Study of Geographical Variation in Kiln-Drying Behavior of Plantation-Grown White Spruce


  • Jean Beaulieu
  • Bruno Girard
  • Yves Fortin


Kiln-drying, restraint, shrinkage, warp, plantation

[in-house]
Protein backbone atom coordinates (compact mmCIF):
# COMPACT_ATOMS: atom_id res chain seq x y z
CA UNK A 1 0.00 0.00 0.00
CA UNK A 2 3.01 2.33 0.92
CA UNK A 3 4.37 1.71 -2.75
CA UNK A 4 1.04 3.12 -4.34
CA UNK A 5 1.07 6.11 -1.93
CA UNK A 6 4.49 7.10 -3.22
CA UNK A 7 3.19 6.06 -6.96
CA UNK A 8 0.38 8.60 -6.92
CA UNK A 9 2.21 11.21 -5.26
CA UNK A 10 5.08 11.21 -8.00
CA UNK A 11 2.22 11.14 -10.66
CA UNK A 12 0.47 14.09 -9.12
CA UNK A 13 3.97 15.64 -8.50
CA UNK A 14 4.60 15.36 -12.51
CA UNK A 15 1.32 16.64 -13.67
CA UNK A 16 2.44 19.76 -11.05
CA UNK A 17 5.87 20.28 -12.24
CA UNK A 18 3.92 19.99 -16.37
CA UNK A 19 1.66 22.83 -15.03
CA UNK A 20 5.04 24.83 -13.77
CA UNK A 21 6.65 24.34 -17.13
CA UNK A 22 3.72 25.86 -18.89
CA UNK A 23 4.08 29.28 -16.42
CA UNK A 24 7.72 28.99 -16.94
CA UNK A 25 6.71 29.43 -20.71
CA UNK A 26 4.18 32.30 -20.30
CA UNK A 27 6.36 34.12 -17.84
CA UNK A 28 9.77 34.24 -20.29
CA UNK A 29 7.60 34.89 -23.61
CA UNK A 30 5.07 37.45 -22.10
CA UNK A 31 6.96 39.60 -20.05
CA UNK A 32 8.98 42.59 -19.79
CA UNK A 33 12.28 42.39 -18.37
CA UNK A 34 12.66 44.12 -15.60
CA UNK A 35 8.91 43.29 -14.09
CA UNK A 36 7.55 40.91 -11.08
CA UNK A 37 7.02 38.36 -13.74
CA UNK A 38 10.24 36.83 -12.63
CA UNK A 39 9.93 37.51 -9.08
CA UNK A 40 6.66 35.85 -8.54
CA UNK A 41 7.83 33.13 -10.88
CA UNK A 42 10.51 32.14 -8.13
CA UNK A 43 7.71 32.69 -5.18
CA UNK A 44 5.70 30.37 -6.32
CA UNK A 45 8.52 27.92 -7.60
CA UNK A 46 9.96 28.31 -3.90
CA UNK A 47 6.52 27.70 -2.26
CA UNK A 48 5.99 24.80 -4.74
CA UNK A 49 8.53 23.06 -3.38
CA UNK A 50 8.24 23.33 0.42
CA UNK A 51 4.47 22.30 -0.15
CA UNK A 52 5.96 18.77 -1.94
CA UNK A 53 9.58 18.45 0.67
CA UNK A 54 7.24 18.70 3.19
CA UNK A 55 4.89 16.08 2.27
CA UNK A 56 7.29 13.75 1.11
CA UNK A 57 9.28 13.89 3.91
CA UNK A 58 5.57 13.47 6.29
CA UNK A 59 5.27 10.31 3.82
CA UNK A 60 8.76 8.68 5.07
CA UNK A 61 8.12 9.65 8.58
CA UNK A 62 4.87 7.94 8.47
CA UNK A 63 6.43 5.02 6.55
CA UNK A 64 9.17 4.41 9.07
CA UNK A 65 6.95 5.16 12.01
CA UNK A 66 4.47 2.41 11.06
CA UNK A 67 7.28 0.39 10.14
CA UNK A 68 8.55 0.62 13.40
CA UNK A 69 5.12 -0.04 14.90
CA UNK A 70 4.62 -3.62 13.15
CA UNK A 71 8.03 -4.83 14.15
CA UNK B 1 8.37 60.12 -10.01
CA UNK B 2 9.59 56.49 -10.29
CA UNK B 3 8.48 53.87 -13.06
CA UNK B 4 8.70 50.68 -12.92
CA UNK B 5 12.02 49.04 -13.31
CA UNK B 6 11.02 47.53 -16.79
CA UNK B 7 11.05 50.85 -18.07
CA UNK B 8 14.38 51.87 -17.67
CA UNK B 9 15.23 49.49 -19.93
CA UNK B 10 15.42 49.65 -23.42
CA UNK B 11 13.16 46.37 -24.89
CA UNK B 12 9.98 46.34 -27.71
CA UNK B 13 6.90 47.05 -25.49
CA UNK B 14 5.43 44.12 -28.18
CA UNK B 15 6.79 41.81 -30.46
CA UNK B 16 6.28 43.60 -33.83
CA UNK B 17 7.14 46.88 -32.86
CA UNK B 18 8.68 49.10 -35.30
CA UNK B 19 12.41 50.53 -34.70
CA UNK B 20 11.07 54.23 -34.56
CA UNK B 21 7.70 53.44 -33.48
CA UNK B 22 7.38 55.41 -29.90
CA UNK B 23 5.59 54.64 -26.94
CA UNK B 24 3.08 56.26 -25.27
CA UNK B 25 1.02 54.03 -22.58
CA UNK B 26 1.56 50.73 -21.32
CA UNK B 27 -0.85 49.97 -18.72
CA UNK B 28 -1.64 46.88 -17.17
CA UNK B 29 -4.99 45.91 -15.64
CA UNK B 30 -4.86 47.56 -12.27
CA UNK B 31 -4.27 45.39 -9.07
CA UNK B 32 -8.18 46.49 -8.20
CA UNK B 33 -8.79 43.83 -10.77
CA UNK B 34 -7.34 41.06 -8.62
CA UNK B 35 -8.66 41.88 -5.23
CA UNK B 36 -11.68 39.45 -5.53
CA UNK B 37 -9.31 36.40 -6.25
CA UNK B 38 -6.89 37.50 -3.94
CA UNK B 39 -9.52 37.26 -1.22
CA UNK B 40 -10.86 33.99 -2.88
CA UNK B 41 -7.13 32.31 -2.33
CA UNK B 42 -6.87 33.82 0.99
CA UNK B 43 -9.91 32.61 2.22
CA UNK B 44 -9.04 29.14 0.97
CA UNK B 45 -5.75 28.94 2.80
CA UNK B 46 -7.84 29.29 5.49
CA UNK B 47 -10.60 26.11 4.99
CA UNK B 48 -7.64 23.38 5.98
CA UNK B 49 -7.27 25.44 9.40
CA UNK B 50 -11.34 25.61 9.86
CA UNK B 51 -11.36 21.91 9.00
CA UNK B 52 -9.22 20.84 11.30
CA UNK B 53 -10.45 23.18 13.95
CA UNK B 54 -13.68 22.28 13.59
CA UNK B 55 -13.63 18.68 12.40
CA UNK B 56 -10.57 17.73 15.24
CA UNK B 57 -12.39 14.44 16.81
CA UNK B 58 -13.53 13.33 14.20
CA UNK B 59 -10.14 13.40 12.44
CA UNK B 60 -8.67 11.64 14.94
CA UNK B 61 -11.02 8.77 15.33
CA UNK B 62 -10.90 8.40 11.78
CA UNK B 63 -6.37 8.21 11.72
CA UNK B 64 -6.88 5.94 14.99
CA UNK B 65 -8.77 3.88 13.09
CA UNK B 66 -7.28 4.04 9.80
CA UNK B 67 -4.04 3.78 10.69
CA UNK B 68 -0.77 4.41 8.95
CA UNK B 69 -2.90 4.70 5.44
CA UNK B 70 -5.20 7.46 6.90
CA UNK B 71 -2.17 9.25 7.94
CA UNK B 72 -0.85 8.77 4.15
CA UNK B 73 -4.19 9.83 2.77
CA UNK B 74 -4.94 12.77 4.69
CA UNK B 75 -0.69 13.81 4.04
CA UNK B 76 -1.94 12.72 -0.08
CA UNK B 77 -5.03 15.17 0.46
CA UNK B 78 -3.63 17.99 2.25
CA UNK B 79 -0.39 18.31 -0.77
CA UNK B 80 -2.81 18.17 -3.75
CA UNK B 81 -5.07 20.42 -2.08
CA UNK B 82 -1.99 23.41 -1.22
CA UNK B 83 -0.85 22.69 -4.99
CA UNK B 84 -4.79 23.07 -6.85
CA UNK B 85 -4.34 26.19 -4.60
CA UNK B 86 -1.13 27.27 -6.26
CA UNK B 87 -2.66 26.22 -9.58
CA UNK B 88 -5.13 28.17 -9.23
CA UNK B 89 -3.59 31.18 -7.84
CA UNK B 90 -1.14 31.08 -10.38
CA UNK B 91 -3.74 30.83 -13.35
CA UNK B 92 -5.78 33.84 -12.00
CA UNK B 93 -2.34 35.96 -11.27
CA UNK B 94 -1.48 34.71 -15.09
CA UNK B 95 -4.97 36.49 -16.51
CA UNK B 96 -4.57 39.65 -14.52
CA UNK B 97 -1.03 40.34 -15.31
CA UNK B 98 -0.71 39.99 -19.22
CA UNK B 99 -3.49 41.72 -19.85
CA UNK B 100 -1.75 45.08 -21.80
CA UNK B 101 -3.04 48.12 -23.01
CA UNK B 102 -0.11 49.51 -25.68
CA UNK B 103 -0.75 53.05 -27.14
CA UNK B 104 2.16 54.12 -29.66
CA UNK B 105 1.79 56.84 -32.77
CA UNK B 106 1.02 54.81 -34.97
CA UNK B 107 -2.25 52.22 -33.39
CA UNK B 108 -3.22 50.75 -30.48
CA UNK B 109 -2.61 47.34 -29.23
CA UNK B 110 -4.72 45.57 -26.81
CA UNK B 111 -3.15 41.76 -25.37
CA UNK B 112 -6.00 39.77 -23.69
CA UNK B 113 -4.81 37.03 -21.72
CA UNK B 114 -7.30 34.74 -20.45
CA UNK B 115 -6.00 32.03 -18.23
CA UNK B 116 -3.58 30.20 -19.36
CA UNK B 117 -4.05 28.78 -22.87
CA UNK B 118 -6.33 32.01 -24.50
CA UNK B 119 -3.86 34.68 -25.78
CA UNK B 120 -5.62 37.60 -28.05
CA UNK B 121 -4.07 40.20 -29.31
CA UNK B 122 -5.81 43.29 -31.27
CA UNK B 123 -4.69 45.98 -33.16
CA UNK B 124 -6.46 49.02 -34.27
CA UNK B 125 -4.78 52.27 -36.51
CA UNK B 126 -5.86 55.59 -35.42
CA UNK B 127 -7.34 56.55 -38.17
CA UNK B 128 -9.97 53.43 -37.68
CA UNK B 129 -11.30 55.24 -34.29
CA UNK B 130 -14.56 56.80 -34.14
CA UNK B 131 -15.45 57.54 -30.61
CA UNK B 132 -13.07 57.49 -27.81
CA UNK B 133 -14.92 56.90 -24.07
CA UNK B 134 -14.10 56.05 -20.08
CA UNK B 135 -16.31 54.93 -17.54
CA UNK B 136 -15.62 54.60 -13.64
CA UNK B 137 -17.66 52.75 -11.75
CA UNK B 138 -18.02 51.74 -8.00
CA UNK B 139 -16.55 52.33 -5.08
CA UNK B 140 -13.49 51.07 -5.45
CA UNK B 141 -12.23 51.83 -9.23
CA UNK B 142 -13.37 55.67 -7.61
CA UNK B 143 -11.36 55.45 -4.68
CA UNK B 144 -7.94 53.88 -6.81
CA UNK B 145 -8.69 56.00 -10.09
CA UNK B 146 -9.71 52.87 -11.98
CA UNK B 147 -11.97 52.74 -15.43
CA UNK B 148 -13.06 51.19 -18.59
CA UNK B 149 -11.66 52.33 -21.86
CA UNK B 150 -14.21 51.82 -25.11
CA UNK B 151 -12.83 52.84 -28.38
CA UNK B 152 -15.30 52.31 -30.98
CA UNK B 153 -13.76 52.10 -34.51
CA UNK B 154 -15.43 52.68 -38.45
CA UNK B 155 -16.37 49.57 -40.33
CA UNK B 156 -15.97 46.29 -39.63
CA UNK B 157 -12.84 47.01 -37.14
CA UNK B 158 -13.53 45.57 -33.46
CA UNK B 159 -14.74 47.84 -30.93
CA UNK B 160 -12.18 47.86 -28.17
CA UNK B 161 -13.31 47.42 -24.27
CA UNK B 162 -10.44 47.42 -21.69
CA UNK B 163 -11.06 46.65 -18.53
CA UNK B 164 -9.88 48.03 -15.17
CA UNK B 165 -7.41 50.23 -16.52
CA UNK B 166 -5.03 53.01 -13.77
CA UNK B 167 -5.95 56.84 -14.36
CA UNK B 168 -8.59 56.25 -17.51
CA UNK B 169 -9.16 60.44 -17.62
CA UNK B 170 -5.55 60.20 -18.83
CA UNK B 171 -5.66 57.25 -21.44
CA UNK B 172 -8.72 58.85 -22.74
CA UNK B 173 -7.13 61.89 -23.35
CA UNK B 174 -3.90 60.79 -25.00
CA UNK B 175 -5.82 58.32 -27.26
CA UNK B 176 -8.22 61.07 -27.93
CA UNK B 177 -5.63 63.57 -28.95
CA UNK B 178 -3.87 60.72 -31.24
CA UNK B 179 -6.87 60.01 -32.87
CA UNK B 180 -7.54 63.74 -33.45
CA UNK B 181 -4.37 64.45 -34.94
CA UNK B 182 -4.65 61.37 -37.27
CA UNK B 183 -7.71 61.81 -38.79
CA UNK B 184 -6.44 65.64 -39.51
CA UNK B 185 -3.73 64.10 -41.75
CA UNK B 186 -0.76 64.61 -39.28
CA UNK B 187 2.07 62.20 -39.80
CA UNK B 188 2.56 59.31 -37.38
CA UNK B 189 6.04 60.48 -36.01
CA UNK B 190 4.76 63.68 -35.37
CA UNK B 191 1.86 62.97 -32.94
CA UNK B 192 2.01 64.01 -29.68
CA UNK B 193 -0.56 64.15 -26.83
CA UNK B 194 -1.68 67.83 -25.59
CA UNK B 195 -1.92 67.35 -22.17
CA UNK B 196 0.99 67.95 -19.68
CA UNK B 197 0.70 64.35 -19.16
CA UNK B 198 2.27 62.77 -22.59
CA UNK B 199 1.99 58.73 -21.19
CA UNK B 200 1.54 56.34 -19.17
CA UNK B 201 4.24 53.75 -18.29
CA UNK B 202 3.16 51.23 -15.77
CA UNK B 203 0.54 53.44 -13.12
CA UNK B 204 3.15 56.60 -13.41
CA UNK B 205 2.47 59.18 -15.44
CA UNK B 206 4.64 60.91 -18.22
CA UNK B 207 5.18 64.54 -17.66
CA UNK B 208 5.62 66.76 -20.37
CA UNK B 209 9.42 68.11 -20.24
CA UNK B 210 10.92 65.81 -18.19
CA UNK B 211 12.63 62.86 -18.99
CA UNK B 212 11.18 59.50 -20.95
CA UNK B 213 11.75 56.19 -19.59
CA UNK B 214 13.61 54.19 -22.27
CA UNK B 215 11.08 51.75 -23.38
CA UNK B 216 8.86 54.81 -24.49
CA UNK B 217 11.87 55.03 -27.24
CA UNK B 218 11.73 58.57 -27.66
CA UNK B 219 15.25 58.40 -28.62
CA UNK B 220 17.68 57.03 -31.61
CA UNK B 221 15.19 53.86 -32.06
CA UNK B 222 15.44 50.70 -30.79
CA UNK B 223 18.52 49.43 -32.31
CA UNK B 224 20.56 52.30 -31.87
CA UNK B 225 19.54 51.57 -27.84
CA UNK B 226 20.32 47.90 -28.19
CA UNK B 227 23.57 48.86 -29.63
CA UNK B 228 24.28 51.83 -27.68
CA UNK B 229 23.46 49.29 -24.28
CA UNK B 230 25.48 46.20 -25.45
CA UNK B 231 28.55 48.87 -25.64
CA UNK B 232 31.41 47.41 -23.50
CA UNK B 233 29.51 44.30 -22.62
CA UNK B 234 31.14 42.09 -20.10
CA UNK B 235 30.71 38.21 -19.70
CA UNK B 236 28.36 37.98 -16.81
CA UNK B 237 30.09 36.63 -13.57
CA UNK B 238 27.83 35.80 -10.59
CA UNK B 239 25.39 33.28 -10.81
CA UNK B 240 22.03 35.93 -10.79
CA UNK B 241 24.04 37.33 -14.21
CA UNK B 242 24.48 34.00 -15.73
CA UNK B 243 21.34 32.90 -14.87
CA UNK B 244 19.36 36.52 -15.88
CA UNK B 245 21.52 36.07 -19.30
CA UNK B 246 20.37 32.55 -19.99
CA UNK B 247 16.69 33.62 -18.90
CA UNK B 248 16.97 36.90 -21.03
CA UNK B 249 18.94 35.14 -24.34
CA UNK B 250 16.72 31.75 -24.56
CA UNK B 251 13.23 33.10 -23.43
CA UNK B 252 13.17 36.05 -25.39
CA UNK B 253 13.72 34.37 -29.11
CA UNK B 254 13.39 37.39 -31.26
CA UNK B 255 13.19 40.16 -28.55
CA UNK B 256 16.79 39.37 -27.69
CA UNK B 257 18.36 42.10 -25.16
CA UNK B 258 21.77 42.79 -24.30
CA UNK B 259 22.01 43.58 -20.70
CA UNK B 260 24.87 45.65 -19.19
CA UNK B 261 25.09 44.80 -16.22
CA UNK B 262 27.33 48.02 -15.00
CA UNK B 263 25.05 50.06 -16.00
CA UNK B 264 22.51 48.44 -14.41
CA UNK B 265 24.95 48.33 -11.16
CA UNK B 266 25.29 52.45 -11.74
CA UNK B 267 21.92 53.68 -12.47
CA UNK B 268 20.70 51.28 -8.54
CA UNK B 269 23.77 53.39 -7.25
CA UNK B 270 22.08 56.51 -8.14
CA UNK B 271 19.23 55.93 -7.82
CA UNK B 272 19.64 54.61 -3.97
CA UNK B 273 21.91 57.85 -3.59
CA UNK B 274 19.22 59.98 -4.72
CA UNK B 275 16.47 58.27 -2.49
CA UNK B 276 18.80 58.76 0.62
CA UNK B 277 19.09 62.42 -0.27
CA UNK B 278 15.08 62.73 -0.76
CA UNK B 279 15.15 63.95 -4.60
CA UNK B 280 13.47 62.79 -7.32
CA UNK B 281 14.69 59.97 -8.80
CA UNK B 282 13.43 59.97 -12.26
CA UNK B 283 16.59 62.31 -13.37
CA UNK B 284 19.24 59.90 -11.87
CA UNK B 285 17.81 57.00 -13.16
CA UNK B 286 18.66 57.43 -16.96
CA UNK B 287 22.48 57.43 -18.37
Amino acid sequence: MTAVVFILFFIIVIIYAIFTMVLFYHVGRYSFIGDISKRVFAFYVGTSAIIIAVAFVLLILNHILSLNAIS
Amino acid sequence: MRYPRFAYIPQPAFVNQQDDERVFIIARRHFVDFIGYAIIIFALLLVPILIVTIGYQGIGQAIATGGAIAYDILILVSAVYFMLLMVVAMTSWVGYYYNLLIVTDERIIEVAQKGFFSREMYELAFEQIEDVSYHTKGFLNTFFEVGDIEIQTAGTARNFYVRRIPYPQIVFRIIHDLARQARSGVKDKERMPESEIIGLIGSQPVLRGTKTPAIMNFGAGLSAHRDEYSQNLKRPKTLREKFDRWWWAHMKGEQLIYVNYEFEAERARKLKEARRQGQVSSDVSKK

White spruce (Picea glauca |Moench| Voss) is one of the most important tree species for reforestation in Canada. Over the past 30 years, hundreds of thousands of hectares were planted. Plantation-grown wood will become an important source of supply for the lumber industry in the near future. Plantation wood is generally known to have a greater proportion of juvenile wood than that from natural stands. For this reason, quality attributes of lumber from plantations might be considerably reduced, especially after kiln-drying. However, these quality attributes might be influenced by the origin of the seed sources used for the reforestation program. The main purpose of this study was to investigate the genetic variation in the effect of kiln-drying under restraint on shrinkage and warp of dimension lumber processed from 26 provenances originating from the Great Lakes and St. Lawrence Region. Two drying treatments were applied, i.e. conventional and high-temperature drying. Analyses of variance showed no significant differences among provenances for any type of shrinkage (longitudinal shrinkage, shrinkage in thickness, shrinkage in width) or warp (bow, crook, twist) measurements. For the effect of the drying treatment, it was significant only in the case of shrinkage in width.


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